Rockbox mail archiveSubject: Re: math function for calculator
Re: math function for calculator
From: BlueChip <cs_bluechip_at_webtribe.net>
Date: Mon, 03 May 2004 18:14:35 +0100
>Woo, really thanks. I use your algorithm and it works like a charm.
>Your algorithm is very efficient especially for my program.
>I am using scientific number format, the number needed to
>find root is always between 0 and 10. I take the midpoint of
>operand and 1 as the initial guess. Most of time, it takes less
>than 10 repeat. Average is about 5 times! Math is beautiful!
Thank you, and you are most welcome :)
>Can you tell me the name of the algorithm?
Sorry, I have no idea if it has a name - I based it on an estimation theory
I found when trying to calcualte PI for use in a random number generator a
few years ago.
>And do you know the algorithms for other functions like sin,cos,
Sin & cos can be done in code with the "cordic" algorithm - I'm sure google
will aid you with some source code - as this is what is in most calculators
- if not give me a shout and I will dig some out for you - it is FAR too
horrific to try and describe here, and the method I could describe here
is really too chunky and time-consuming for use in this scenario - check
out cordic, it's really quite nice :)
If I ever find out why I should care what a log is, you will be the first
to know - LOL
I'm sure you should be able to use it to work out how many bits are
required to store a specified number - but I've never worked out how to
actually do it
/me bows his head in shame
Anyway, the point is, sorry, no I have never understood logs let alone
worked on theories for them :(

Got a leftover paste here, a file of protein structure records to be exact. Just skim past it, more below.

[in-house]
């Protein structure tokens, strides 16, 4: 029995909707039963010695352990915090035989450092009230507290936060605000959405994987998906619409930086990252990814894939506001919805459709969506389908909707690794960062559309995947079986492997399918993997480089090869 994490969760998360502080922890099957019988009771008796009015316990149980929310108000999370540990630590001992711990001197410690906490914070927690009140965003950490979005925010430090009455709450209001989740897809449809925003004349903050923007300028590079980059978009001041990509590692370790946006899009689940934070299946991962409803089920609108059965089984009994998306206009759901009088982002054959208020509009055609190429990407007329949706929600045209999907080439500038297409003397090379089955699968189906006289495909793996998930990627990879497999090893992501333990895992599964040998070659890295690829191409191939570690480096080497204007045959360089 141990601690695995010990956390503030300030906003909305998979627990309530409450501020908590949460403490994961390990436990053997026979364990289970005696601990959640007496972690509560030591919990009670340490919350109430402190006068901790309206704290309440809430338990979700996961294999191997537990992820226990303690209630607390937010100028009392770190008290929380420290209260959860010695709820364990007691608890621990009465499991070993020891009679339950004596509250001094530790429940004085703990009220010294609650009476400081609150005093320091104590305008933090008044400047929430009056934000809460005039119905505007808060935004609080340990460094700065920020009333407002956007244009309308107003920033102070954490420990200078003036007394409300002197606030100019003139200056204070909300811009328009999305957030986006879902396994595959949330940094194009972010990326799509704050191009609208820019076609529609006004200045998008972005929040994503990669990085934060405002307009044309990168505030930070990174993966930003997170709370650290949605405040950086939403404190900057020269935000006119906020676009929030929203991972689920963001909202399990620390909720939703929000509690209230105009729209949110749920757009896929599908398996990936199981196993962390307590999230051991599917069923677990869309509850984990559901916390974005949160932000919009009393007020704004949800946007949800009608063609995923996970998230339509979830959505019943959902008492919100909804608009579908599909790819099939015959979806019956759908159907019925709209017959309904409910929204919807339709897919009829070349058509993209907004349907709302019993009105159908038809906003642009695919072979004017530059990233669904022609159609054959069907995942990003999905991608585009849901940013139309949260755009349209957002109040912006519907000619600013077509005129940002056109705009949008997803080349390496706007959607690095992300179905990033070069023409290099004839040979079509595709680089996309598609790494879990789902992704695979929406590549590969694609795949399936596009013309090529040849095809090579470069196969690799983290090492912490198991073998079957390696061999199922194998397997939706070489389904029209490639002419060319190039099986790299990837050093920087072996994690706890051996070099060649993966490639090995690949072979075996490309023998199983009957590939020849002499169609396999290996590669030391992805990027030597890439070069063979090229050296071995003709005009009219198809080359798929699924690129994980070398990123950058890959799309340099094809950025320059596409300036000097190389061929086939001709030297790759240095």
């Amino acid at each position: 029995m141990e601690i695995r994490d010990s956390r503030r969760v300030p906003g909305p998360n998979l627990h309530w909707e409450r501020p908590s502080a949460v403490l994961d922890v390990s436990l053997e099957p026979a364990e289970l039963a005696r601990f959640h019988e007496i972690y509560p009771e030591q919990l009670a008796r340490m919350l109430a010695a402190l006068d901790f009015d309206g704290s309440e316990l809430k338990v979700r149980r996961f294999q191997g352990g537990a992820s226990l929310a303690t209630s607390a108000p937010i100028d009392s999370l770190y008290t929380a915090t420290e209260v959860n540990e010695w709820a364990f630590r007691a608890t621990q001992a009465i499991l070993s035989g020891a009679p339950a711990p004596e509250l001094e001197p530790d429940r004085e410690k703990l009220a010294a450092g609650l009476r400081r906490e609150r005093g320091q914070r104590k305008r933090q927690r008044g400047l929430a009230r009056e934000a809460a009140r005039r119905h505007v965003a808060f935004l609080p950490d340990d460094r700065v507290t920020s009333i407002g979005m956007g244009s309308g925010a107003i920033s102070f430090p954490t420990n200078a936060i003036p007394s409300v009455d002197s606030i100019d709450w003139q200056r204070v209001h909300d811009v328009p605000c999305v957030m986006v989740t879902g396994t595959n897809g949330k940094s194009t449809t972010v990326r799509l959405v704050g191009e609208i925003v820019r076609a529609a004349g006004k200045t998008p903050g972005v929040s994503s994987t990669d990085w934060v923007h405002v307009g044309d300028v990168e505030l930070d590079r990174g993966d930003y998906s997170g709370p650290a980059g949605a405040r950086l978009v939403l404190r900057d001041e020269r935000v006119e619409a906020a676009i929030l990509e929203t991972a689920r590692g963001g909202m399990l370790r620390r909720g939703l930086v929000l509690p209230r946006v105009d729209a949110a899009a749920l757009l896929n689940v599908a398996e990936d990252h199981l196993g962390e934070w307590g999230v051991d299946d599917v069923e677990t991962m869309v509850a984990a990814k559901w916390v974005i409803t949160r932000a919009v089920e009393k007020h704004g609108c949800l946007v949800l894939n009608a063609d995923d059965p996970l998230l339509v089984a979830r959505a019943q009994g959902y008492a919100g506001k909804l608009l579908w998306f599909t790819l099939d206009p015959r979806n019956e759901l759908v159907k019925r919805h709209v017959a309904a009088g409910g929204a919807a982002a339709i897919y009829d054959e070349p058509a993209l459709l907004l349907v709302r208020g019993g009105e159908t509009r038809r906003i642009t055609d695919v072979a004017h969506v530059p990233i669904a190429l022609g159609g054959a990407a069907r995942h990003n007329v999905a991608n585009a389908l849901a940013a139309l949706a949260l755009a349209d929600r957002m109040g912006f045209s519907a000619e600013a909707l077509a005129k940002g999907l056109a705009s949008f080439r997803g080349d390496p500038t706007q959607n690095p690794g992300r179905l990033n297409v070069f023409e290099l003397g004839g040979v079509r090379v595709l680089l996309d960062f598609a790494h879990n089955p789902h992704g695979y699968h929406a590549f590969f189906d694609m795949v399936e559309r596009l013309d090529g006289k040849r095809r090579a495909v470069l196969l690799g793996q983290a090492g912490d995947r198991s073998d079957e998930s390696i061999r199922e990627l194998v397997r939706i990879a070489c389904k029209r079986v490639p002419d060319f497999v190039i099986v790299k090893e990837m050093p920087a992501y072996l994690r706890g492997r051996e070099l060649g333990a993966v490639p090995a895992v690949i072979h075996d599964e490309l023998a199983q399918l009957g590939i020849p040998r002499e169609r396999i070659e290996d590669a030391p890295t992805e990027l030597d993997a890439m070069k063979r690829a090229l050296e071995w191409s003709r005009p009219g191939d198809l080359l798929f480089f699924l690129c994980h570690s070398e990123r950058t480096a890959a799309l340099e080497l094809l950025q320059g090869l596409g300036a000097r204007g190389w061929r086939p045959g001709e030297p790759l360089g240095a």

>------------------ Original Message ------------------
> >Try this:
> >V/G = N ... (G+N)/2 = G
> >repeat until G=N
> >V = Value (for which we are seeking the root)
> >G = most recent Guess
> >N = New guess
> >Example for root of V=12 with an arbitrary intial guess of 2
> >find _/12 ... guess 2.000
> >12/2.000 = 6.000 ... (2.000+6.000)/2 = 4.000
> >12/4.000 = 3.000 ... (4.000+3.000)/2 = 3.500
> >12/3.500 = 3.429 ... (3.500+3.429)/2 = 3.465
> >12/3.465 = 3.463 ... (3.465+3.463)/2 = 3.464
> >12/3.464 = 3.464
> >3.464^2 = 11.999
> >_/12 is irrational, so to get 12 back out of the other end you will need an
> >infinite number of digits after the decimal place, hence the result above
> >being 11.999, that is because I decided to offer a result to only 3 decimal
> >Obviously faster methods can be found, but generally you will need to rely
> >on the existence of other mathematical functions (such as log-n) or big
> >memory-hungry lookup tables - Although for this application where our app
> >is 32K end-of-story, a lookup table of 1..2K would not be harmful.
> >One use of a lookup table might be to get a good initial guess...
> >With a table of all known integer squares:
> >_/105 lies somewhere between _/100 (=10) and _/121 (=11)
> >121 - 100 = 21
> >21 / (105-100) = 4.200
> >(1) / 4.200 = .238
> >So an initial guess of 10.238 would be reasonable
> >The answer is actually 10.247
> >If you need clarification on any of that, please ask.
Received on 2004-05-03